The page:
Expose for the highlights. Expose your photos for the bright parts of the scene and lift the shadows in post. Modern digital cameras have lots of exposure room so this is possible. See this article for more details but don’t get too carried away either. Just remember that you don’t want your skies or bright areas blown out too much or you’ll be screwed later when trying to make the photo look good.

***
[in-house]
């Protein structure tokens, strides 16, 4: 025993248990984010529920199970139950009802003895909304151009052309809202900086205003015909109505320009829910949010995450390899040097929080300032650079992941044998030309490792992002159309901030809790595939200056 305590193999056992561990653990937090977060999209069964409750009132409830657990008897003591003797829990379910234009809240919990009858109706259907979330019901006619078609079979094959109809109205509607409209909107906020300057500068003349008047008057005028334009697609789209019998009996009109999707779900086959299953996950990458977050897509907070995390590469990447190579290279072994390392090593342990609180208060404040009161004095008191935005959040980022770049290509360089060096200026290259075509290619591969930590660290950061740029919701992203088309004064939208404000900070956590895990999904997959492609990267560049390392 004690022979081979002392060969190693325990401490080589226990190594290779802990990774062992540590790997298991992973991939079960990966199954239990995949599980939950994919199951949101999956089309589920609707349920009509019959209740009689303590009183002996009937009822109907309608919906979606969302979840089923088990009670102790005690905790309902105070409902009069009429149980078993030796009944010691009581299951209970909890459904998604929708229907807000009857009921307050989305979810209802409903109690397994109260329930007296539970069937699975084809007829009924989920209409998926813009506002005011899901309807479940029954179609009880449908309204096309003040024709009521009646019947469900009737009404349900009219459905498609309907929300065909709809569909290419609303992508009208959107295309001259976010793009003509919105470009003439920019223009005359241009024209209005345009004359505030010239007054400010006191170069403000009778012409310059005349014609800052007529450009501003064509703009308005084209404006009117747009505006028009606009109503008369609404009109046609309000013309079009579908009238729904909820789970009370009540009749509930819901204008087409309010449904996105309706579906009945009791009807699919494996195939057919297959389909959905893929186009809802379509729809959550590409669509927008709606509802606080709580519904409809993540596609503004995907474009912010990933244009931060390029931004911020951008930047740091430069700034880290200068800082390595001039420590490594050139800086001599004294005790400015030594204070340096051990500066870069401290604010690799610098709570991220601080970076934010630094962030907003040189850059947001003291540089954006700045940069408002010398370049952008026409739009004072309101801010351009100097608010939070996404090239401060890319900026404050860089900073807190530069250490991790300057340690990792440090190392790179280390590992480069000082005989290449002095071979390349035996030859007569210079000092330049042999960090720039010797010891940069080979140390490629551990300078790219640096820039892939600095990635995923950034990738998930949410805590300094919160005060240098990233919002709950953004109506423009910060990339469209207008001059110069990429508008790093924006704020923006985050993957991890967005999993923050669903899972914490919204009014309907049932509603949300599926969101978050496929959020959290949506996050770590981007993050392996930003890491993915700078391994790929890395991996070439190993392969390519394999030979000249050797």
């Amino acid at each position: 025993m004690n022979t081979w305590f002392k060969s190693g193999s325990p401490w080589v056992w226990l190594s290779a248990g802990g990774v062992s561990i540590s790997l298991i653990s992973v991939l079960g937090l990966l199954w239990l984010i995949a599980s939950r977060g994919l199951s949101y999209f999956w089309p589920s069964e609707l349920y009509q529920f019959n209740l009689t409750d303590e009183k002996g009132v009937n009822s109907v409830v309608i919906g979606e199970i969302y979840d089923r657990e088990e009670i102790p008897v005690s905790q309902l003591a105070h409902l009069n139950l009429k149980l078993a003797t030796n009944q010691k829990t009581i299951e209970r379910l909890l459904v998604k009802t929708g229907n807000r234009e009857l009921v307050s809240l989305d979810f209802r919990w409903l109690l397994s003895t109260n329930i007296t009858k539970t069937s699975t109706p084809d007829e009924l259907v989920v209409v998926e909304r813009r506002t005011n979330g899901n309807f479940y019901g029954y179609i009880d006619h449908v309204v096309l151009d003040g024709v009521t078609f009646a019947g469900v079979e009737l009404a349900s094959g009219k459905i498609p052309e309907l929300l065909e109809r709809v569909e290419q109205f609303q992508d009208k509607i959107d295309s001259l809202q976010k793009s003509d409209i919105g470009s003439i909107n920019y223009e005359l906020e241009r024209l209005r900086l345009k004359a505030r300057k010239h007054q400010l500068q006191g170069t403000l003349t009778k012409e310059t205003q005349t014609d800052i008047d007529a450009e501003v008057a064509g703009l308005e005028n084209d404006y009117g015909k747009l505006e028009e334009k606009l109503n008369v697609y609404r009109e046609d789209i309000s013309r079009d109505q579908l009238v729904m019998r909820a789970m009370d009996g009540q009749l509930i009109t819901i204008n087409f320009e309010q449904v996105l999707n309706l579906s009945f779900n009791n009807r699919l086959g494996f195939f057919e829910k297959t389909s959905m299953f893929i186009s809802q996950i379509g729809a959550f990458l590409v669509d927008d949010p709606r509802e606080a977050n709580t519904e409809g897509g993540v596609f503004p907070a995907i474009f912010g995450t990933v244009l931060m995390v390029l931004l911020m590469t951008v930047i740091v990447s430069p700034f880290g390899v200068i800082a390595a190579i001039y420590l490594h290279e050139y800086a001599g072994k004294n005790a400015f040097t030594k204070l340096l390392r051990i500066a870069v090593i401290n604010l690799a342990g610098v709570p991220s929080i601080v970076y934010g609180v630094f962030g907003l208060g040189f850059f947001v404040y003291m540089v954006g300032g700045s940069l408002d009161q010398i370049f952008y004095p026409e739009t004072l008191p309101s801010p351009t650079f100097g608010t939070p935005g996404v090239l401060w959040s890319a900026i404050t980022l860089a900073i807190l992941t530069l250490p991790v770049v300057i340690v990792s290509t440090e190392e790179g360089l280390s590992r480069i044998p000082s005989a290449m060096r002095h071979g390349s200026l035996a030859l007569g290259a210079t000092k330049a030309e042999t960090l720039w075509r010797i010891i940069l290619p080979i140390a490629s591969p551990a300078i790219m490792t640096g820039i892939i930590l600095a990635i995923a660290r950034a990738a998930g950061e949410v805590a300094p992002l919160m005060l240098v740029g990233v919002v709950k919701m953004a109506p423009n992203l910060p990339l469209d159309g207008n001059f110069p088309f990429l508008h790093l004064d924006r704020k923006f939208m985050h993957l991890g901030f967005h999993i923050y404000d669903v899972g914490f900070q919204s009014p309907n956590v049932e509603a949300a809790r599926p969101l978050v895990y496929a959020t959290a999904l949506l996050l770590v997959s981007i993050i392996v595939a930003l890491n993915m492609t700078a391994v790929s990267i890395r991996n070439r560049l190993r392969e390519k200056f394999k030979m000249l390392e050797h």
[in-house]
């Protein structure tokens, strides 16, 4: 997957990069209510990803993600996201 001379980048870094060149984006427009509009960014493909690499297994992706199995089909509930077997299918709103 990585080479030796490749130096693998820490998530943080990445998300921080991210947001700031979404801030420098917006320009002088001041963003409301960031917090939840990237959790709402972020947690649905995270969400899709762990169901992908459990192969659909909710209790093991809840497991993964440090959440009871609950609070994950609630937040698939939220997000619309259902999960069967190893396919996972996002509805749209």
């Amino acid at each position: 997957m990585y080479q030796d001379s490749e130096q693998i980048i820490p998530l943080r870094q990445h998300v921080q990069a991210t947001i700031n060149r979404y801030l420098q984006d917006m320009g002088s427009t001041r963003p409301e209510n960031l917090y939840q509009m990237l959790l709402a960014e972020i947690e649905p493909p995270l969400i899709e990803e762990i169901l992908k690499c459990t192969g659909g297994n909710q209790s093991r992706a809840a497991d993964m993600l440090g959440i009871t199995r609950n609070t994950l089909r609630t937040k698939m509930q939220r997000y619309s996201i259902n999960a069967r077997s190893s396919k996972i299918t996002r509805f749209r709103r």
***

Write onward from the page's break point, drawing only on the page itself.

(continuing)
Phew! I could keep going on this topic forever but I think this covers the basics. To conclude, there are only a few basic things you need to know in order to take great adventure photos (and video for that matter);

  1. Figure out what you want to take photos of
  2. Build a system that works for your budget and usage
  3. Teach yourself some post-processing in order to really make all your hard work pay off

That’s it. I hope you found this article useful – I will be publishing a few more over the long winter months.